Northern Ireland’s director of public prosecutions has said that he has taken no role in the process of writing letters to former IRA members which state they are not being sought by police because of his past work for IRA members on the run.
Tuesday’s judgement at the Old Bailey contains details of a police note from February 2007 which said: “He stated that Mr McGrory, solicitor, who acts on behalf of the OTR’s [on the runs], had requested information about the current legal status of his clients...”
Mr Allister wrote to Mr McGrory on Tuesday night to say: “I note from the judgement in R-v-John Anthony Downey that in 2007 you were acting for all the OTRs.
“Given the role of the DPP in the administrative scheme giving rise to ‘letters of comfort’, and the fact that this scheme continues, what can you advise as to the arrangements made when you became director?”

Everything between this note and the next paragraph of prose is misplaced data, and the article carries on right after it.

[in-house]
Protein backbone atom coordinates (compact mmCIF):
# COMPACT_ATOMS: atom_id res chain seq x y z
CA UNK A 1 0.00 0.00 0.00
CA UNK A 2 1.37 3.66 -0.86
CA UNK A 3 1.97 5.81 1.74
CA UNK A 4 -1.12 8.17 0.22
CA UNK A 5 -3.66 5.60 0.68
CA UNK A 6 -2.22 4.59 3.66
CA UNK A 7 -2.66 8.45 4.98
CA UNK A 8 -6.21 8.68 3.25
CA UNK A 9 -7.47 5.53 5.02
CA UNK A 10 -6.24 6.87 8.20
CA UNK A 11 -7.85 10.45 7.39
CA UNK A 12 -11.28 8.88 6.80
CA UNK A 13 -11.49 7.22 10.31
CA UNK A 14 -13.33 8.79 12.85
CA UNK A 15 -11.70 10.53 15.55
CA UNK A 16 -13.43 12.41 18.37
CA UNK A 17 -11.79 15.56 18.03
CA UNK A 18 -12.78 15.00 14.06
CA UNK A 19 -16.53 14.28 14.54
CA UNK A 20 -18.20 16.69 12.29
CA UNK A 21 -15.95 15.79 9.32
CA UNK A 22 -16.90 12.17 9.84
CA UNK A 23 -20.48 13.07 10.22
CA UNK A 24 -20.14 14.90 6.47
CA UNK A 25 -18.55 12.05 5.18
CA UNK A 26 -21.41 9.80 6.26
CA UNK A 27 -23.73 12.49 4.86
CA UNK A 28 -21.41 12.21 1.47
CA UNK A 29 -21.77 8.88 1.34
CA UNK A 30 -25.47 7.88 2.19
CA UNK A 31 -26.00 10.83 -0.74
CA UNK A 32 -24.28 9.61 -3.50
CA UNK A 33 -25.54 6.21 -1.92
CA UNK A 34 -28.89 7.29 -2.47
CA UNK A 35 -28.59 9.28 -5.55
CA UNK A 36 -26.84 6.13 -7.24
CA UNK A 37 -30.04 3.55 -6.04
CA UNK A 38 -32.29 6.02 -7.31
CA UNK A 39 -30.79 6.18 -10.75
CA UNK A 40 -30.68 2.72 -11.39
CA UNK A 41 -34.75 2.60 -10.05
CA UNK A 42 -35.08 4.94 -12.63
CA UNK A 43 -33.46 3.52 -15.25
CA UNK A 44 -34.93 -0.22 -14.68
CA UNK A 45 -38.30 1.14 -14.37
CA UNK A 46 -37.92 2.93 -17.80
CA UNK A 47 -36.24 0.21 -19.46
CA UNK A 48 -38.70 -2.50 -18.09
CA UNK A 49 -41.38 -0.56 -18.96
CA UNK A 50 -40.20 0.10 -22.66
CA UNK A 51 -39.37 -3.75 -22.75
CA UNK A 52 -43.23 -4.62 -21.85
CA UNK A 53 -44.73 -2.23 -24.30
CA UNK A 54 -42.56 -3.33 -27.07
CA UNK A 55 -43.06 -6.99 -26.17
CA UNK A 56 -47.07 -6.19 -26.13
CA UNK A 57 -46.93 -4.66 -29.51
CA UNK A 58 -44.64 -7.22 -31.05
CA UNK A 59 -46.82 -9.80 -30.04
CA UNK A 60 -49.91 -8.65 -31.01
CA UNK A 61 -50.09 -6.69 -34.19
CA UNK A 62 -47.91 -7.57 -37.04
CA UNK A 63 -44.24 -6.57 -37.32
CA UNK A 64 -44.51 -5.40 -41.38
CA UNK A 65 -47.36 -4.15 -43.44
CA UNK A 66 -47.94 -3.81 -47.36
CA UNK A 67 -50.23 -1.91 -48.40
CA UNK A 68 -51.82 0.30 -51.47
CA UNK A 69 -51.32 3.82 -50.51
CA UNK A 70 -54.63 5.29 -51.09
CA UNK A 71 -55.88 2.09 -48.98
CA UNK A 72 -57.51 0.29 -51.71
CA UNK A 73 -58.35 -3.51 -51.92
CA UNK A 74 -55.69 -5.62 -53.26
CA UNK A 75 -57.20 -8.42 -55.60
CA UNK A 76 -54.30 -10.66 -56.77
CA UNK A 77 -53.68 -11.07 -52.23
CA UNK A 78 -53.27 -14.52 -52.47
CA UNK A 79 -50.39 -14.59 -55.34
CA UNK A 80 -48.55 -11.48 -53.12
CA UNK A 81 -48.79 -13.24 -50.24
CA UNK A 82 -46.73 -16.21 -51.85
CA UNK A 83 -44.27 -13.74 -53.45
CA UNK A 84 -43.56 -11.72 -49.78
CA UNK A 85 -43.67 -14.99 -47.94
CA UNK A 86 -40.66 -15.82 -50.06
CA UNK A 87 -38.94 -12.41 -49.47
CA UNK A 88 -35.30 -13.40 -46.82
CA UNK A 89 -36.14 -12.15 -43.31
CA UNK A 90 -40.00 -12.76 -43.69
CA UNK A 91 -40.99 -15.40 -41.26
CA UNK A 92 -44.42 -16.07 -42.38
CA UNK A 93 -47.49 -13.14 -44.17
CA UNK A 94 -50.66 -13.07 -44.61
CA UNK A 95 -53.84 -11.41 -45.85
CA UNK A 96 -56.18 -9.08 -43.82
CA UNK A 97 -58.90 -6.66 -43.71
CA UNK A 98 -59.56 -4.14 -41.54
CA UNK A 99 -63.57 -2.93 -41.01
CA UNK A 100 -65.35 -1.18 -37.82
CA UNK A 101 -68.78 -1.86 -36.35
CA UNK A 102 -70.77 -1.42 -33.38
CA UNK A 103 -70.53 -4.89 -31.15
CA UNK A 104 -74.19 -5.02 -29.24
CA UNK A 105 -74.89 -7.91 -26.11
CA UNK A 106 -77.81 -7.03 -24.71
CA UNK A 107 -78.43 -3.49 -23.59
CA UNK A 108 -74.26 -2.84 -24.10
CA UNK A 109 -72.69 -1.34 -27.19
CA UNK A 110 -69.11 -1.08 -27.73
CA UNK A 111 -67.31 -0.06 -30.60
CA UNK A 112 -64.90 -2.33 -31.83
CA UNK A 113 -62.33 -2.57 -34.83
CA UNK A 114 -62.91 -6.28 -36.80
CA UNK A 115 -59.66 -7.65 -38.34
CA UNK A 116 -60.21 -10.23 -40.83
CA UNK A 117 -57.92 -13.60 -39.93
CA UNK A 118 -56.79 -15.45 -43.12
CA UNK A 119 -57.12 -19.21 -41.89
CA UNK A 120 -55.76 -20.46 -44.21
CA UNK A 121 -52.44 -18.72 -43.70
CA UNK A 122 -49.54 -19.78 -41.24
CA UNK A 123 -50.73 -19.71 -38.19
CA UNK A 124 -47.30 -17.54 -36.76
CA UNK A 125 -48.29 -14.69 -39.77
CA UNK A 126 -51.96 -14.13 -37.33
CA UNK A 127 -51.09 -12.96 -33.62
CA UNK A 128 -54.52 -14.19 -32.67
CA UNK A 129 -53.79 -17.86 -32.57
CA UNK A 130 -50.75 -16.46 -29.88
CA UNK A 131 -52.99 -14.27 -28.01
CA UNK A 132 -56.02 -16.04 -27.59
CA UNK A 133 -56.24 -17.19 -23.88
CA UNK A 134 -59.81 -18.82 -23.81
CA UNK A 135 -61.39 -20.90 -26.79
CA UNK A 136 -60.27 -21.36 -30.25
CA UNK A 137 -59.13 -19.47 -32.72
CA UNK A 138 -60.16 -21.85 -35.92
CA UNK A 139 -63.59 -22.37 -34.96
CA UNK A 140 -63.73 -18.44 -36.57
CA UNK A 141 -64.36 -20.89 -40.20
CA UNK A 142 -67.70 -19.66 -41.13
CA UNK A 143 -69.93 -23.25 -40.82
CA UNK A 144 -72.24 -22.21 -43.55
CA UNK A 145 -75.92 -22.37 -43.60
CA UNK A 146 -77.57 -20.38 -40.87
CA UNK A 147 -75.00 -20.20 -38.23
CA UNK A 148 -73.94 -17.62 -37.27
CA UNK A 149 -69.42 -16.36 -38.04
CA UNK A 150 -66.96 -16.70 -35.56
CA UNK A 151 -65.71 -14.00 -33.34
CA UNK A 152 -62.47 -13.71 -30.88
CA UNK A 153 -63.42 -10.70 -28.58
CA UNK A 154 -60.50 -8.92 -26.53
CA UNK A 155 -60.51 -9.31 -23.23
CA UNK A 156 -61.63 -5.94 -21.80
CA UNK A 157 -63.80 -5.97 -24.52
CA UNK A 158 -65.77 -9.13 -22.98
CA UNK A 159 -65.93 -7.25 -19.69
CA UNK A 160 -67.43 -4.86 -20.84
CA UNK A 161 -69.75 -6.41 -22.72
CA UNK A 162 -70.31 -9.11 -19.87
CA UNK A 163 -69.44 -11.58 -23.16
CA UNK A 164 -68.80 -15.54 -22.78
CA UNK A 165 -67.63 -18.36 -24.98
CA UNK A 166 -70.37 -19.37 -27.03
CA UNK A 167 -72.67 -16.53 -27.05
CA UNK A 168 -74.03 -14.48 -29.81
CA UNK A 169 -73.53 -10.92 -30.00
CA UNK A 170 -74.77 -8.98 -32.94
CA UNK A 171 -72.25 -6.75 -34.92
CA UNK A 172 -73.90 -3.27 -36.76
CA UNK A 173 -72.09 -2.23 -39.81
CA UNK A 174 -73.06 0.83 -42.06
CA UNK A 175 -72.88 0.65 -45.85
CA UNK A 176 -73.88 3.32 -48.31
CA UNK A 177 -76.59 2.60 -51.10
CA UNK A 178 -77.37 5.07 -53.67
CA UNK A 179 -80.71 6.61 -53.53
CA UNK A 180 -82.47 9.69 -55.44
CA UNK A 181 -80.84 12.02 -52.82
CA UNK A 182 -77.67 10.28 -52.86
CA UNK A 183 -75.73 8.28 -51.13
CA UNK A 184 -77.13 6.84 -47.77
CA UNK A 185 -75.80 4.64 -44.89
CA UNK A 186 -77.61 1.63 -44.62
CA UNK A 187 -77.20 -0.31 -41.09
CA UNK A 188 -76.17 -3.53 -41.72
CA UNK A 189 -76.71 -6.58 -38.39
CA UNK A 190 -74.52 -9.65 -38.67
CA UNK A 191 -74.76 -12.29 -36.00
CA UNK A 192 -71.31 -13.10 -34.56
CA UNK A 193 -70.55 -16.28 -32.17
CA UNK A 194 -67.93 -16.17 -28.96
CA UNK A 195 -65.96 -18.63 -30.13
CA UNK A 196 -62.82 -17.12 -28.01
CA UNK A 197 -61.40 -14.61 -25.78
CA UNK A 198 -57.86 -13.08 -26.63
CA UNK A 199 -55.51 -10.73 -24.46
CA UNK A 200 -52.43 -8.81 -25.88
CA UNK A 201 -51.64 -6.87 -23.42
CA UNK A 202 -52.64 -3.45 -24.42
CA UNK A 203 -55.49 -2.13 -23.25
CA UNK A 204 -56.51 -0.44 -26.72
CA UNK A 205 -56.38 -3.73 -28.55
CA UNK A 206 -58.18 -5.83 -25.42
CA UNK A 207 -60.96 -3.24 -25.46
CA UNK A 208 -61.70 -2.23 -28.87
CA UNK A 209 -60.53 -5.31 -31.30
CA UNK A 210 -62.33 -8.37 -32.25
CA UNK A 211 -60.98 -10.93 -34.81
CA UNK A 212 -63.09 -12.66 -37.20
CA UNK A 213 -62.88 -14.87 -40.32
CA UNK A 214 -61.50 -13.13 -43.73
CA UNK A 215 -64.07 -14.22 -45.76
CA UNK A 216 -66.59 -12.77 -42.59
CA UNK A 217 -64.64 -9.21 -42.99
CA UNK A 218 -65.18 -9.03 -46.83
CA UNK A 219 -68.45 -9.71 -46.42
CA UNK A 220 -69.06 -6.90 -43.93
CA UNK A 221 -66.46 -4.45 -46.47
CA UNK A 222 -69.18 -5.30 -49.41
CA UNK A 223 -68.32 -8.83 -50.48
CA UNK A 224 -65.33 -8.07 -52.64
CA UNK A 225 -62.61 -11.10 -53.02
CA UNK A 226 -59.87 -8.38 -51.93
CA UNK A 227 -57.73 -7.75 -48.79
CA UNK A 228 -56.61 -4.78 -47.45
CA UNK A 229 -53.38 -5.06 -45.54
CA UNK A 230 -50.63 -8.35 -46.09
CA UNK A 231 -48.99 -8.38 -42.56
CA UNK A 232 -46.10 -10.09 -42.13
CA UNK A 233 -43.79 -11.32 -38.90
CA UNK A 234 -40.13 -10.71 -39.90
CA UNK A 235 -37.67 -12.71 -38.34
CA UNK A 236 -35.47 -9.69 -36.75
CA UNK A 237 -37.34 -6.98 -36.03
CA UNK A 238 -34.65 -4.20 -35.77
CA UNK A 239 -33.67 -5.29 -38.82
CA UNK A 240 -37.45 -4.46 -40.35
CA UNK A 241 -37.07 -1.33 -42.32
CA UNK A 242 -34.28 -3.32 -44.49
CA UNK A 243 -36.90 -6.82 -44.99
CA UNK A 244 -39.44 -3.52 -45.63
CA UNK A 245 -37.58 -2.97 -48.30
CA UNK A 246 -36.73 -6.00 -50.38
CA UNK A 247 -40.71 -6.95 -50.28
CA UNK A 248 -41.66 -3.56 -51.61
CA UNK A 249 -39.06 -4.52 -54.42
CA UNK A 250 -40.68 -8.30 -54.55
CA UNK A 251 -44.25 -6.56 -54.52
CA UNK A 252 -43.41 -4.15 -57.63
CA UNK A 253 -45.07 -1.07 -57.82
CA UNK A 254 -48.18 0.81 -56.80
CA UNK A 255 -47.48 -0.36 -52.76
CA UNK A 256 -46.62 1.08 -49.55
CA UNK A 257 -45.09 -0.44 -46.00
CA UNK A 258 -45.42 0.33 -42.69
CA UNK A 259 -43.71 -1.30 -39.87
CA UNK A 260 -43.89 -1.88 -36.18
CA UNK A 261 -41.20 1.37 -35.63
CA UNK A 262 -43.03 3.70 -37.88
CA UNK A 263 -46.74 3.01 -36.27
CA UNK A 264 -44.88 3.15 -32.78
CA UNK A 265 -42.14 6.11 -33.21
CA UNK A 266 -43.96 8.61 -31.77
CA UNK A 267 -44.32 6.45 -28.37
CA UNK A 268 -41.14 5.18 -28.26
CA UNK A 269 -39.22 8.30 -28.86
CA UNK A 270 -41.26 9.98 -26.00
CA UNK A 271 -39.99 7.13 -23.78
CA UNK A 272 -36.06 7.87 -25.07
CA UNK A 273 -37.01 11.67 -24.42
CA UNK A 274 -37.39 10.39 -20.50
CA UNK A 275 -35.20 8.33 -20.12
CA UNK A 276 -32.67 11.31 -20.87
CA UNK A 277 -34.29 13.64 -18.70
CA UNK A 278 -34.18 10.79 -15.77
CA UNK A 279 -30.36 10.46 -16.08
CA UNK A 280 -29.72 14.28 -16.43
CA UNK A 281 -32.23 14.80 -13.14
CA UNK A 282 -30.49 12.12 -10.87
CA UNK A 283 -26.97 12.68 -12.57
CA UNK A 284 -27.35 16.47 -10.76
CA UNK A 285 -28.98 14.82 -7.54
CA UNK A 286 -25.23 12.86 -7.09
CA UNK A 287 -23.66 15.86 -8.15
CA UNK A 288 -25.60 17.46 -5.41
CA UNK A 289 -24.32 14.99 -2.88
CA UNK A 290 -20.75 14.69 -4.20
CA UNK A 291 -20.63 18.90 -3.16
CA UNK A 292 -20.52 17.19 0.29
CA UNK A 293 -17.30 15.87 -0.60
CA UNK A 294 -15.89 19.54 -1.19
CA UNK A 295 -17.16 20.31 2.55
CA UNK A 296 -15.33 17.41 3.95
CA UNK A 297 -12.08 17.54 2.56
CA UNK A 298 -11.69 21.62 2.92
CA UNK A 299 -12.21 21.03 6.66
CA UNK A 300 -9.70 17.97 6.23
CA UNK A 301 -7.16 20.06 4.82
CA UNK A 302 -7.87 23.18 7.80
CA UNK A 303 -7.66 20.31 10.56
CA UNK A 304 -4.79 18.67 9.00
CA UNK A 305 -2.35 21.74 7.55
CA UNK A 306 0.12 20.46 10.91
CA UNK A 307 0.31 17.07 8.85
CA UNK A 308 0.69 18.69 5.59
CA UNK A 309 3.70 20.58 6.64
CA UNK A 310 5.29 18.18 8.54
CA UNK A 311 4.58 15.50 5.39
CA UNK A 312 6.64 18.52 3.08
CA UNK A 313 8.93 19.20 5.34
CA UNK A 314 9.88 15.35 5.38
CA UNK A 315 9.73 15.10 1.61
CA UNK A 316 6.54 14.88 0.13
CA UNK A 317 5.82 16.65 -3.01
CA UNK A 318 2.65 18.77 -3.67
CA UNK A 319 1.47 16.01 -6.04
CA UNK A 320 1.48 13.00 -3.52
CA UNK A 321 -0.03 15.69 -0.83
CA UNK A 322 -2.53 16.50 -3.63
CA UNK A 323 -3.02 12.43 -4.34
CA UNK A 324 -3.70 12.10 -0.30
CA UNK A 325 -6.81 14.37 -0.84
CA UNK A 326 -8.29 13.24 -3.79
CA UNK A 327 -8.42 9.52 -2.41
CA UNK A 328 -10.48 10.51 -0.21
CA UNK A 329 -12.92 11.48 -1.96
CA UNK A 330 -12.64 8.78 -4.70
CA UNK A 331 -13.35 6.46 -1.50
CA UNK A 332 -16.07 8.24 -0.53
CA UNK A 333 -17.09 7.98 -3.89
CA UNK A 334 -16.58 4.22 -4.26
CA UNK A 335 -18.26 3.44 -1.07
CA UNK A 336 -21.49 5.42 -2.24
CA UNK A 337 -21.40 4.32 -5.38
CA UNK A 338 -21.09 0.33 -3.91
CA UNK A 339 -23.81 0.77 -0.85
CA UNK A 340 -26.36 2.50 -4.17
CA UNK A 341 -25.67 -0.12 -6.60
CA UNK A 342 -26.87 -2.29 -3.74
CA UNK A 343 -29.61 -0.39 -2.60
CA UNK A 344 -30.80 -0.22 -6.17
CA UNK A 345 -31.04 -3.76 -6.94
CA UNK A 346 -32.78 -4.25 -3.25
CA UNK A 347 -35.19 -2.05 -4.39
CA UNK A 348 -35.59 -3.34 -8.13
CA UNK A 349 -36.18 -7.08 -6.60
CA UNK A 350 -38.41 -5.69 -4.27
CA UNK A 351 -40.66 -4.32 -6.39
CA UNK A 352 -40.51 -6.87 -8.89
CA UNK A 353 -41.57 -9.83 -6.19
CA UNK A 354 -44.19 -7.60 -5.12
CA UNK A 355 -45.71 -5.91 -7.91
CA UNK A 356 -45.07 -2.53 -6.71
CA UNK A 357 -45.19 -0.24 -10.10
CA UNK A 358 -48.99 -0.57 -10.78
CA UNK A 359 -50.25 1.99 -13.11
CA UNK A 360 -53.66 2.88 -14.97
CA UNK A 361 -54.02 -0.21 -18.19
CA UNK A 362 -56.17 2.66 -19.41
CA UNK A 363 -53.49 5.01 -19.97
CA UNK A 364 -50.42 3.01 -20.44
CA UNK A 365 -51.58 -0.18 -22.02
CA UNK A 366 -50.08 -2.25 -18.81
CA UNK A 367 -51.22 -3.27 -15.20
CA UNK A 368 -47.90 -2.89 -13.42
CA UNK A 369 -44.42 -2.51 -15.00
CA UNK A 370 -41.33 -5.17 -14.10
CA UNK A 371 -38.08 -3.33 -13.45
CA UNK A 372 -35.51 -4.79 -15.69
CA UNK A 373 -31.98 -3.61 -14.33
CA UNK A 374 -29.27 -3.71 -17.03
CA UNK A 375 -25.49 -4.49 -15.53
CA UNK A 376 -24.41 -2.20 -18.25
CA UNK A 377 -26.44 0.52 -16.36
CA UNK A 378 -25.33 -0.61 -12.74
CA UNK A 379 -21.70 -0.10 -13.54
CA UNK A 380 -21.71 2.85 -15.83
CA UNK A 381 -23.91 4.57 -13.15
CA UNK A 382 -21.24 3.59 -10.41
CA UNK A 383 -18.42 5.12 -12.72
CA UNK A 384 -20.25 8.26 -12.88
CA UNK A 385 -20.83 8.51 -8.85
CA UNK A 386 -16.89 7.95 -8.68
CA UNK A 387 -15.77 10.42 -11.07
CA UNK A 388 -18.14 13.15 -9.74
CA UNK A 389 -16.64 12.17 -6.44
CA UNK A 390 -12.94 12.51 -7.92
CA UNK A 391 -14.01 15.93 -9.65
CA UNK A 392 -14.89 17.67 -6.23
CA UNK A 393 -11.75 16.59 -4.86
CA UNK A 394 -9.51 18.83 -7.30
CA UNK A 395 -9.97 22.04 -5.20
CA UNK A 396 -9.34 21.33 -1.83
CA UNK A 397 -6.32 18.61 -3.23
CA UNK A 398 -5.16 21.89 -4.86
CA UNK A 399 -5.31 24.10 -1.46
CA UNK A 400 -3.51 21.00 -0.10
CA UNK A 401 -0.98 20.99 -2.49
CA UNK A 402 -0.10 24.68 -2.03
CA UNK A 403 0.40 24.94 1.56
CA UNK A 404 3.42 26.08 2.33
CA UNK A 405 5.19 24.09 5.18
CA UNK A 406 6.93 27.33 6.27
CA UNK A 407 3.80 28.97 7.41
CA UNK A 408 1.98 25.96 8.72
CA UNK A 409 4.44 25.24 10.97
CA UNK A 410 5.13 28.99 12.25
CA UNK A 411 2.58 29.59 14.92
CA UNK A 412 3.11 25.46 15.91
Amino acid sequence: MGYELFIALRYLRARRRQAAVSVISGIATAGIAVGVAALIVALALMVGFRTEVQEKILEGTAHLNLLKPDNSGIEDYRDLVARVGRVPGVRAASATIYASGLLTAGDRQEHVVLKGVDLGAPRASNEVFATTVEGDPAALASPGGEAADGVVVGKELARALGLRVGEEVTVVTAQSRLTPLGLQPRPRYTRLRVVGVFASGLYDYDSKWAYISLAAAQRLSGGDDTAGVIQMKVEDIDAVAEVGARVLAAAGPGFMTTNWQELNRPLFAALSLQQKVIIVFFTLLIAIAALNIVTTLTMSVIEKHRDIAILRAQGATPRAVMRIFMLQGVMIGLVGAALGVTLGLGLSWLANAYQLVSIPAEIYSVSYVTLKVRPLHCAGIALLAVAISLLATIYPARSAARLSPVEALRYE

On his appointment, Mr McGrory — who had worked as a solicitor on behalf of Sinn Fein president Gerry Adams and had other high profile clients — made clear that he would not involve himself in any prosecutorial decision relating to his past clients.
A PPS spokeswoman told the News Letter: “The Public Prosecution Service was very aware of Mr McGrory’s prior engagement in this issue while in private practice.
“However, I can confirm that he has had no involvement whatsoever in any of these cases since his appointment as Director of Public Prosecutions for Northern Ireland in November 2011.”